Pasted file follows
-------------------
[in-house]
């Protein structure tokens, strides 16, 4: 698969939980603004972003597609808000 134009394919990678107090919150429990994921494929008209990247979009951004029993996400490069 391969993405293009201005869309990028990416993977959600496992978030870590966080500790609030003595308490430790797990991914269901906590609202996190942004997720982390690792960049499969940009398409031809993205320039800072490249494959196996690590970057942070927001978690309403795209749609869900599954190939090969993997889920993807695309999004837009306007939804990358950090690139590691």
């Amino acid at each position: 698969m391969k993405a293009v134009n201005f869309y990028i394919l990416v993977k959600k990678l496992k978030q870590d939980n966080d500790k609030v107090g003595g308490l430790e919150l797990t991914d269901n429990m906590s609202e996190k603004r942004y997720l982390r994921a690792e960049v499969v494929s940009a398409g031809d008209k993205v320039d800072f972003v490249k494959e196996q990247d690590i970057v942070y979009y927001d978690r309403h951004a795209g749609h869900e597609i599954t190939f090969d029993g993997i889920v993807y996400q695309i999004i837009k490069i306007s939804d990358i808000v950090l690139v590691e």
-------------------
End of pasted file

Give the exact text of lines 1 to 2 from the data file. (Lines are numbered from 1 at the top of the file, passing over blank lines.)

[in-house]
């Protein structure tokens, strides 16, 4: 698969939980603004972003597609808000 134009394919990678107090919150429990994921494929008209990247979009951004029993996400490069 391969993405293009201005869309990028990416993977959600496992978030870590966080500790609030003595308490430790797990991914269901906590609202996190942004997720982390690792960049499969940009398409031809993205320039800072490249494959196996690590970057942070927001978690309403795209749609869900599954190939090969993997889920993807695309999004837009306007939804990358950090690139590691």